When Russia invaded Ukraine, the president of ESMT Berlin, Jörg Rocholl reached out to Ukrainian students to understand what the war has meant for them and what the German business school can do to help. Throughout the past year, ESMT has initiated several projects together with students, including a campaign with a benefit concert to raise money and collect items for a humanitarian organization providing relief in Ukraine, and for displaced persons in Berlin.
Those are part of a wider effort among business schools around the world to support those displaced by the war. At ESMT, with the support of the carmaker BMW, the school has awarded 10 full MBA scholarships to female students displaced from Ukraine. Additionally, the school established the Ukraine Impact Project, a pro bono initiative to help Ukrainian companies expand into international markets and thus survive the war.
“The Russian invasion of Ukraine could not stand in any stricter contrast to what we as ESMT Berlin stand for: our strong belief in freedom and advocating respect for the individual. We believe that it is our duty to support our Ukrainian students and colleagues, the Ukrainian community here in Berlin, where many displaced persons have come to live, and our fellow Europeans – the Ukrainians still living in a war-torn country,” says Martha Ihlbrock, director of corporate communications at ESMT.
She believes that business schools can support those affected by the humanitarian crisis in a number of ways. “First, they can provide a network of support for the students, faculty, and staff members who have been personally affected. Professors can also use their expertise to advise policy decisions and help the wider public understand the economic implications of the crisis. Additionally, groups within the school can raise money and collect goods to provide support in the country of crisis or for those displaced,” Ihlbrock says.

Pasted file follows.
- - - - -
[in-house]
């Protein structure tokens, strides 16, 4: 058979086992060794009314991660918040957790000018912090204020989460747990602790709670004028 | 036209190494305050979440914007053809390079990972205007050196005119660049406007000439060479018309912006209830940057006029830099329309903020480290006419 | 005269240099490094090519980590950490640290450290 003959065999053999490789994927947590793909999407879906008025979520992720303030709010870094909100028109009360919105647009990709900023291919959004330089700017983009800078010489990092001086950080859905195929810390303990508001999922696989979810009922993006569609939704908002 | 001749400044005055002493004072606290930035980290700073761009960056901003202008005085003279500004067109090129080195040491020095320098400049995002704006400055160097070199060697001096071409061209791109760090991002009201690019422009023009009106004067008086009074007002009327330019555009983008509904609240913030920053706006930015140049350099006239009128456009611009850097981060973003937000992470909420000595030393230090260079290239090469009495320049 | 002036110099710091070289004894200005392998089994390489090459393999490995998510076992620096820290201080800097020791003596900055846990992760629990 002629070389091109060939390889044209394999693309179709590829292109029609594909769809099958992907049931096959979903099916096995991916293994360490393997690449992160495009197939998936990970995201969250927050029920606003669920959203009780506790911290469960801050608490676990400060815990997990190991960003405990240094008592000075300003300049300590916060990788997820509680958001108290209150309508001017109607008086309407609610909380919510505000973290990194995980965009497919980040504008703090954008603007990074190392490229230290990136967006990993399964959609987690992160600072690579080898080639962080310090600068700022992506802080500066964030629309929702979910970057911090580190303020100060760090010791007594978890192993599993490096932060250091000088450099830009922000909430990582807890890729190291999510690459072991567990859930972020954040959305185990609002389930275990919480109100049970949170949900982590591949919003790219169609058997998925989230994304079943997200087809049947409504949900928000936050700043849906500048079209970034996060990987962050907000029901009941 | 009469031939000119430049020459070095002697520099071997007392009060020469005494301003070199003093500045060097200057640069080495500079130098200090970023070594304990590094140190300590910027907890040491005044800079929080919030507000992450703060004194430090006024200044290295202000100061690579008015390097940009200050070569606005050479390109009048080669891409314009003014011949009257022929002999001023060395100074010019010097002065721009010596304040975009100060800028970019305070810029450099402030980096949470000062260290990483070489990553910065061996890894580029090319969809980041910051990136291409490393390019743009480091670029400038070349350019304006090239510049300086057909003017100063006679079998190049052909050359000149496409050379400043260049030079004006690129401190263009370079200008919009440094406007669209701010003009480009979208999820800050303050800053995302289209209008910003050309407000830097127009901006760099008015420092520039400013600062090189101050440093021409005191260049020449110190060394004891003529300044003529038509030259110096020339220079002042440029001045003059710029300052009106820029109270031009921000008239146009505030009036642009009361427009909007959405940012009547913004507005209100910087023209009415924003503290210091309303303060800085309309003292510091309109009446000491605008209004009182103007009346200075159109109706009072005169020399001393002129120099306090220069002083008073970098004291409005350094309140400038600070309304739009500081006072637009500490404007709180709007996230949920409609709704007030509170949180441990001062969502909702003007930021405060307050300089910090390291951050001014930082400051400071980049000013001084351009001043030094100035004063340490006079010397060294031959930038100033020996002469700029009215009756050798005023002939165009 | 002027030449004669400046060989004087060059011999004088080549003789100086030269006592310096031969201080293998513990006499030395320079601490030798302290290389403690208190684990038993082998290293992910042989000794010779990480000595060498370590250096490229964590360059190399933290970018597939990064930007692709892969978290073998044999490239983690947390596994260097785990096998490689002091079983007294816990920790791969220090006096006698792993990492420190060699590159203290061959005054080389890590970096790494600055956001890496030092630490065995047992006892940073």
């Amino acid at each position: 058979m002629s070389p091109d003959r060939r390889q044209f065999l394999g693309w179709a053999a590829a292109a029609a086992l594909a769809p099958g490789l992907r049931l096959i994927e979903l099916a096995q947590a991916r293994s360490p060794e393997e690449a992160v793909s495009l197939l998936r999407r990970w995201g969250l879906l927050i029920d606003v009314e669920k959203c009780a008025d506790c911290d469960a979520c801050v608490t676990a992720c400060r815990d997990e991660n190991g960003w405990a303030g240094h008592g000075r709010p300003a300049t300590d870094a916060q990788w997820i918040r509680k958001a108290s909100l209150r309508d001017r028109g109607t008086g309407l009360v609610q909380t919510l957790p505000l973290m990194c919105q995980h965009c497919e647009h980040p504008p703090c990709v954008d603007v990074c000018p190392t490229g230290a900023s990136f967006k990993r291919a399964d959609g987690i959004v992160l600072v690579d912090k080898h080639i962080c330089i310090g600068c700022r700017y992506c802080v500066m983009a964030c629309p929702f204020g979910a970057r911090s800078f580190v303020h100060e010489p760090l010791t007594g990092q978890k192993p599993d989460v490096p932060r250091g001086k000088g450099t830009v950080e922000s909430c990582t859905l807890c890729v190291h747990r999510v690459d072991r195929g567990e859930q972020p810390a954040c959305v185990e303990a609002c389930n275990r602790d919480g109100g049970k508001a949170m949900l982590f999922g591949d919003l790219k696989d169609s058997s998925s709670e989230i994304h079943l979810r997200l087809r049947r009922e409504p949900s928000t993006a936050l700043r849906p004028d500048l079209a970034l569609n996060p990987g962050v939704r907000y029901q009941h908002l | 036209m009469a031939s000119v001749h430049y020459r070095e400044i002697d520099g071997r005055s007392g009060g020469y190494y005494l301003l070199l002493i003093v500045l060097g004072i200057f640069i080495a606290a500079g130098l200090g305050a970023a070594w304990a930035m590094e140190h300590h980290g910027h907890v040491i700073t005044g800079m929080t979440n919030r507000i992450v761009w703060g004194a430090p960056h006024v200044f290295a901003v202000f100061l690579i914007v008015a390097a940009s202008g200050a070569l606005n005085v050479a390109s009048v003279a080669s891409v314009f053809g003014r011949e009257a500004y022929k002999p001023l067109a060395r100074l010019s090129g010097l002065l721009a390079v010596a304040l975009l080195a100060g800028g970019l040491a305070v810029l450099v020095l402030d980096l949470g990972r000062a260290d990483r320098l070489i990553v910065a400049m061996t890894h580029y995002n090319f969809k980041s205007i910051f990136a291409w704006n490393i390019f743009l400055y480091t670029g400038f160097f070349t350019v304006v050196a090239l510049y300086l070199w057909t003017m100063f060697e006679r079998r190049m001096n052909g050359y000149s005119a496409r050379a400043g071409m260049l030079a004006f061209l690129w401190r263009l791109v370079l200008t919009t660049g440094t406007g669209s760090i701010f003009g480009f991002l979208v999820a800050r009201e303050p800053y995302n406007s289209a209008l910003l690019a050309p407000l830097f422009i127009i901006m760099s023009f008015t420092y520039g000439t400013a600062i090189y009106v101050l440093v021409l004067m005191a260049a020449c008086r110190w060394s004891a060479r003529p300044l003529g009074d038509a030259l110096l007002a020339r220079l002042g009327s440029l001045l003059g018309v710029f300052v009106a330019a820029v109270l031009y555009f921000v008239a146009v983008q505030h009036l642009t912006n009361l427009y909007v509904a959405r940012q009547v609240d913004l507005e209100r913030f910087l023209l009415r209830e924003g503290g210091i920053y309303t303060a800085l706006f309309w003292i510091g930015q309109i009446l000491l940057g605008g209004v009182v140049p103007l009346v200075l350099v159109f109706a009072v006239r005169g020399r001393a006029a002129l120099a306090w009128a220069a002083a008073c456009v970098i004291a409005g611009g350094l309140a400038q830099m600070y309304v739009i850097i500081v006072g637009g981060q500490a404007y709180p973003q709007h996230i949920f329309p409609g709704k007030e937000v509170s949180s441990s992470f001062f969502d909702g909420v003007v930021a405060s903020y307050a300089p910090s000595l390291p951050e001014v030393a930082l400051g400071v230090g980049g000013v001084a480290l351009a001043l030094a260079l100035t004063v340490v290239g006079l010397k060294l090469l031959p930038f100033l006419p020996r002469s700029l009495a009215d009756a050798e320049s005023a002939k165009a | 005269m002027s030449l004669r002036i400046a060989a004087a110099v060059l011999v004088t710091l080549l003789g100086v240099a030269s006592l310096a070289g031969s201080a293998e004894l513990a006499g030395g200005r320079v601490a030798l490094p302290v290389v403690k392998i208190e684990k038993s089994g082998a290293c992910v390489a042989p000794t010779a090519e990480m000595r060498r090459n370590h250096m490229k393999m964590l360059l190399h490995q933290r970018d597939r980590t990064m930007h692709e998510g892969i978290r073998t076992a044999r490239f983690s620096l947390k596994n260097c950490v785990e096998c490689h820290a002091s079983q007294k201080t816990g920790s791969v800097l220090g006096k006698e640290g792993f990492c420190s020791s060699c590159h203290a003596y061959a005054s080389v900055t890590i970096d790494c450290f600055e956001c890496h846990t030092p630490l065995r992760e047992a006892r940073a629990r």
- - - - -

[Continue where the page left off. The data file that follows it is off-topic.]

Free learning sessions on geopolitics
Across the world, other schools are doing exactly that. In Barcelona, IESE Business School is launching a scholarship fund aimed at young Ukrainians displaced from the war to study in its MBA and other programs. In addition, IESE has provided a series of free learning sessions from faculty and guest speakers that analyzed the war in Ukraine and its geopolitical, economic, and humanitarian effects.
María Puig, director of the Dignity, Diversity and Belonging office at IESE, says: “As centers of innovation and learning, business schools should be challenging and teaching everyone to use their talents beyond themselves and their own advancement. A humanitarian crisis is a critical opportunity to do just that, and look beyond our own needs towards those of others.”
Moreover, IESE believes that business should be a major player in promoting the common good in society. “There’s nothing worse to the common good than war – and all the humanitarian crises that accompany war. Therefore, it is also a chance for business – and business education – to take the lead in moments of crisis,” Puig adds.
For Ukrainian students and for Ukrainian staff, the war has meant destruction of lives and families. Many also grapple with the dilemma of whether to move back home to help or to help from afar. On the positive side, it has been a good opportunity to see how the business school community can be a force for good, Puig says.
Business schools: a force for good
In Milan, the POLIMI Graduate School of Management has partnered with three Ukrainian Business Schools — KSE (Kyiv Schools of Economics), KMBS (Kyiv-Mohyla Business School), and UCU (Ukrainian Catholic University) — to offer courses and content free of charge. For example, POLIMI co-designed and co-delivered classes in leadership and management, operations and project management, data analysis for business, and strategic management with KSE.
“When the crisis arose, we realized we could harness our relationship-building skills to give back to the Ukrainian business schools that would benefit from our support. We hope that this support will assist future generations to have as much opportunity as possible to focus on their education,” Tommaso Agasisti, associate dean for internationalization and quality at POLIMI, says.
The Italian school also secured access to its digital learning platform for MBA students at KMBS and some faculty members. “In this crisis, the damage goes beyond destroyed infrastructure, as it also impacts scientific and educational facilities,” Agasisti says.
“This is where other institutions can step in, helping to rebuild and implement foundations which can help Ukrainian educational institutions to continue to operate as best they can. We hope that this can help students to connect to much-needed resources, and to broaden their communities during this difficult moment.”